There are just a few little things I’d like to share that aren’t really sufficient for individual posts but also don’t flow as a single concept, so I’ve grouped them together here:
I’m sure most of you are familiar with the concept of the squat toilet, however I doubt many of you have experienced the group bonding variety that appears the higher (and thus more remote) you get in Tibet. I’ll just make it clear at the outset that these toilets were at least thankfully single-sex. At first the toilets lost their ceramic surrounding and became the literal ‘hole in the floor’ – fine, it makes little difference. They then become holes in the floor separated by low partitions with no door – oh well, since you have to squat anyway you can’t see your neighbour and you just choose the one furthest from the main door. Finally you lose the partitions along with any sense of privacy, ah group bonding at its finest! At least these are sometimes accompanied by fine mountain views.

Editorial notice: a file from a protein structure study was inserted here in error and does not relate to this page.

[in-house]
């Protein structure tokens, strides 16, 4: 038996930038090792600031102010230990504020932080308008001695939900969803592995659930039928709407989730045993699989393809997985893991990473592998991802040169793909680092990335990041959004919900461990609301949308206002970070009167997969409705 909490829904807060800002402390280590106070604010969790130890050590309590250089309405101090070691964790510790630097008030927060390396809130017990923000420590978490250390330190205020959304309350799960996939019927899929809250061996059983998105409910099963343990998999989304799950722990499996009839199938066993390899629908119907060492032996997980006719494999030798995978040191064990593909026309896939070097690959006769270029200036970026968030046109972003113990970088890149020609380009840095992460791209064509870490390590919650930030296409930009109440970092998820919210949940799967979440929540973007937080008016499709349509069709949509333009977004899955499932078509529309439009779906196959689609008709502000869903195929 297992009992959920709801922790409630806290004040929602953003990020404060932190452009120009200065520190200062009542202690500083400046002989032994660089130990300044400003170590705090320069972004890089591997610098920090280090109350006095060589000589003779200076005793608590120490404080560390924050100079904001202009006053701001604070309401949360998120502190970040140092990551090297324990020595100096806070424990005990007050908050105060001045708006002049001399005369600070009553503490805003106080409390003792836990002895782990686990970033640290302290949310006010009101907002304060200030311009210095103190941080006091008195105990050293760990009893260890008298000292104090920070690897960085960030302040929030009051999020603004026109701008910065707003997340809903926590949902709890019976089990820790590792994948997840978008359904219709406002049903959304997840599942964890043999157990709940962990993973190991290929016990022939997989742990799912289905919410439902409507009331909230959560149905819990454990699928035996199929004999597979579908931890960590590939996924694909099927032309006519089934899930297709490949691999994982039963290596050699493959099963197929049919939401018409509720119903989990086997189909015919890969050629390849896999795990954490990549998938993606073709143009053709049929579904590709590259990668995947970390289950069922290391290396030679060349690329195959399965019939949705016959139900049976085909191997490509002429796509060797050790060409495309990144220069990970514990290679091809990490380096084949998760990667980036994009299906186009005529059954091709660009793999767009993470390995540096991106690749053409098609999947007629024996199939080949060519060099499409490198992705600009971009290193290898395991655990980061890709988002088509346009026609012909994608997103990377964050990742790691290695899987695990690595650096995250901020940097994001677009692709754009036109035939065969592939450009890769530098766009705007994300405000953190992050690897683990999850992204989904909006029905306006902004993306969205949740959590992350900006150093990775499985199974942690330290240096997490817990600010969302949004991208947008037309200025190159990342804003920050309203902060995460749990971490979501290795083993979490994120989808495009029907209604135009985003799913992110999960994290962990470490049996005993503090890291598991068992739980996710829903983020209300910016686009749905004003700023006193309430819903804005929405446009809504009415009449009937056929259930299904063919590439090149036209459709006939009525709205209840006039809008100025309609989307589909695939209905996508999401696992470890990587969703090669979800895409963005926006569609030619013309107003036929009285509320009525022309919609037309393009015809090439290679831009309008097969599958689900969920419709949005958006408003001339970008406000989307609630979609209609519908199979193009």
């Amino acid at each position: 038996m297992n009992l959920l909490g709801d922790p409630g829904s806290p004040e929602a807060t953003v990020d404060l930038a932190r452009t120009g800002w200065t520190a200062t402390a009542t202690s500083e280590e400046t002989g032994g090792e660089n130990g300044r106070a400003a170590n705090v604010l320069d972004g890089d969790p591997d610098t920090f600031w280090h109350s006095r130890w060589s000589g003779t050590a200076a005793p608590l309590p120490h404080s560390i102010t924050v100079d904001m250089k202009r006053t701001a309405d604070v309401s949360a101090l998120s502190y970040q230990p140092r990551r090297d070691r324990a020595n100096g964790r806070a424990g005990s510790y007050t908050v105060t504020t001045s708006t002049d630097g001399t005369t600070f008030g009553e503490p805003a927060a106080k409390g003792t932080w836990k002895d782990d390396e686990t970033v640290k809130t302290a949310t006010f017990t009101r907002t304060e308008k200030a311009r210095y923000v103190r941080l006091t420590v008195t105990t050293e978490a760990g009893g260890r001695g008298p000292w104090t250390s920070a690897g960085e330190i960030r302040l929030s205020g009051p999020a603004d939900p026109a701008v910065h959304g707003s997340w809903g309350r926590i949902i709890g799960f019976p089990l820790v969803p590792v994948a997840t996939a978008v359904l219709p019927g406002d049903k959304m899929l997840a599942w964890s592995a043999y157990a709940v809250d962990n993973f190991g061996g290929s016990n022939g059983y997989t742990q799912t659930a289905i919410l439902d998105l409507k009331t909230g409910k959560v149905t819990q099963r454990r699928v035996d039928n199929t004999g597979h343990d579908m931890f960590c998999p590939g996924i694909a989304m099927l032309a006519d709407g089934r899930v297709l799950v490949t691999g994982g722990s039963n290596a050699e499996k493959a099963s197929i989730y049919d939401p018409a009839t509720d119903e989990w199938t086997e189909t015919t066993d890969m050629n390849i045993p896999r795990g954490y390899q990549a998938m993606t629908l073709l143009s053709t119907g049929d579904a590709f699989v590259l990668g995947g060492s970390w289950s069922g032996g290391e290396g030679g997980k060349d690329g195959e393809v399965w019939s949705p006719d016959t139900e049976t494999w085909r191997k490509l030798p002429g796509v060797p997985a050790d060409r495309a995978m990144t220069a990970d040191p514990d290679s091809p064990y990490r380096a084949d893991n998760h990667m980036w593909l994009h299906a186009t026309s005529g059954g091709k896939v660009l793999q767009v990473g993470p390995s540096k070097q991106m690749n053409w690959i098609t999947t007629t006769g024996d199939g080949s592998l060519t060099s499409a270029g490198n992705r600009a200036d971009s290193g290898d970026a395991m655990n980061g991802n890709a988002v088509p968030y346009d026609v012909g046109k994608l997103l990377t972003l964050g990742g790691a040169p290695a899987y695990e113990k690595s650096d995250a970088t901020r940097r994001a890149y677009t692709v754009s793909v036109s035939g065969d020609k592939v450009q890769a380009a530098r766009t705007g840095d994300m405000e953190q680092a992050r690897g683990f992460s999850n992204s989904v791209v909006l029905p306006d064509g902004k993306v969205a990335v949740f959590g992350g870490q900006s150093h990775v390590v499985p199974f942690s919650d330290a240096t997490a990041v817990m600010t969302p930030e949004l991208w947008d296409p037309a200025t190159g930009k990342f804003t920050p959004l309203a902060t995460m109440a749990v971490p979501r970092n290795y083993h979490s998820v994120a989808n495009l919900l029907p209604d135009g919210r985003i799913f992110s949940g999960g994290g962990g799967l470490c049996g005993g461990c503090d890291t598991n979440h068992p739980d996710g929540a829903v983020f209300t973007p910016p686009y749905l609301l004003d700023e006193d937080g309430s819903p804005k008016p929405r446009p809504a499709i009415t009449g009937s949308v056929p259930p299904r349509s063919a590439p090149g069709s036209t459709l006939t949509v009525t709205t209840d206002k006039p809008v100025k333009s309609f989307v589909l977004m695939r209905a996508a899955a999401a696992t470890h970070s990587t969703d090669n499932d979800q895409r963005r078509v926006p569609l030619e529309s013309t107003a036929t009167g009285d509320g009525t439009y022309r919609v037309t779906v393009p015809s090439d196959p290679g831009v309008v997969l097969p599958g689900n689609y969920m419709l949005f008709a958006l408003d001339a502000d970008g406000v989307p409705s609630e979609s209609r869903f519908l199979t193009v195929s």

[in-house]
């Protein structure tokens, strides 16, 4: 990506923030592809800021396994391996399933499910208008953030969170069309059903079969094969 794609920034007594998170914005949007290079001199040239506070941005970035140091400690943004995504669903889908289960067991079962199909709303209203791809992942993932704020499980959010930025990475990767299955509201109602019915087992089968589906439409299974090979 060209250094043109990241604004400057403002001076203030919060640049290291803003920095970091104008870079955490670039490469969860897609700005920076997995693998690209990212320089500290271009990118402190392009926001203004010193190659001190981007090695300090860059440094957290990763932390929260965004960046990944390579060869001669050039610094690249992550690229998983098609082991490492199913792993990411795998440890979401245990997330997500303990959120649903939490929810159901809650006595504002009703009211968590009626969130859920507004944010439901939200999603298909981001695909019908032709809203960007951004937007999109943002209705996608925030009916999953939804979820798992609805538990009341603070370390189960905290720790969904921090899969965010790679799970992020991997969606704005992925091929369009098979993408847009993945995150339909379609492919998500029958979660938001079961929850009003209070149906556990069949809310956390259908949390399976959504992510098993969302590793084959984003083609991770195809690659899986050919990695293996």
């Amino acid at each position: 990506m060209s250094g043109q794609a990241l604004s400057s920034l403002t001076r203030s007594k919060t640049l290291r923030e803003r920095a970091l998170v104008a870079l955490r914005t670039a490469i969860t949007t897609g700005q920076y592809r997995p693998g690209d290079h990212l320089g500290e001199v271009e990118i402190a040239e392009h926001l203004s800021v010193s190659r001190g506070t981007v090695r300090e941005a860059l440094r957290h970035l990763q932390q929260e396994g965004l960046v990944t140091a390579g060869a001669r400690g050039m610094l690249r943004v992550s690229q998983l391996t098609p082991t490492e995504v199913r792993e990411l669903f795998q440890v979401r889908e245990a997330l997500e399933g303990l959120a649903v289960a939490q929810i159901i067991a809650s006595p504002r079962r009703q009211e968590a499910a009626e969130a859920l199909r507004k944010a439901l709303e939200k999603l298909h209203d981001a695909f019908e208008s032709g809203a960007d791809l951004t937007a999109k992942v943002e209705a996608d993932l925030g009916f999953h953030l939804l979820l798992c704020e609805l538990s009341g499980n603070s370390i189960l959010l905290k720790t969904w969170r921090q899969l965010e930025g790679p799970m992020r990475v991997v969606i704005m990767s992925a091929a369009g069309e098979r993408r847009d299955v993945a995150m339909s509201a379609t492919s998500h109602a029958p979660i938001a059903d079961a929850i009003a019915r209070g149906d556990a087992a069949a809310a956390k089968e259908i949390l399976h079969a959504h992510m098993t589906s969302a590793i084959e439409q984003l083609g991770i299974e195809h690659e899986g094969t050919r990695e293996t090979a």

Diamox the wonder drug
So people say that you will naturally acclimatise to altitude, give it a few days and drink plenty of water. These people clearly have not experienced the hammering headaches and sleepless nights of altitude sickness. Although it probably is true, when you’ve only got a few days and you want to enjoy yourself rather than feel like a zombie, diamox is the key! I thank the scientists who formulated this wonderful drug, I have never appreciated the blissful feeling of sinking into a peaceful sleep quite so much. My advice: don’t stick it out, bow to western medicine, those scientists have worked hard to make your life easy! (You may experience sporadic pins and needles in your hands and feet but the pros definitely outweigh the cons).
I realise I have already mentioned this in passing but as I lay here with the sweet smell of burning yak dung wafting past my nose I am reminded just how useful it is. Yak dung is an essential antidote to the cold mountain evening. The six of us in our guesthouse huddled around the iron stove last night, cheering as the lovely Nepalese lady who runs the place lit the yak dung (a feat that eluded the three western guys in the group) providing us with warmth for the night.
Shortly after writing the previous paragraph we were once again lounging around the iron stove when everything around us began to tremble. As the fixtures on the wall began to shake we hastily shoved our feet into our boots and escaped outside. Thankfully there was no damage done in our vicinity (Kyanjin Gompa in the North of Nepal) and a slight rumble is as scary as it got for us.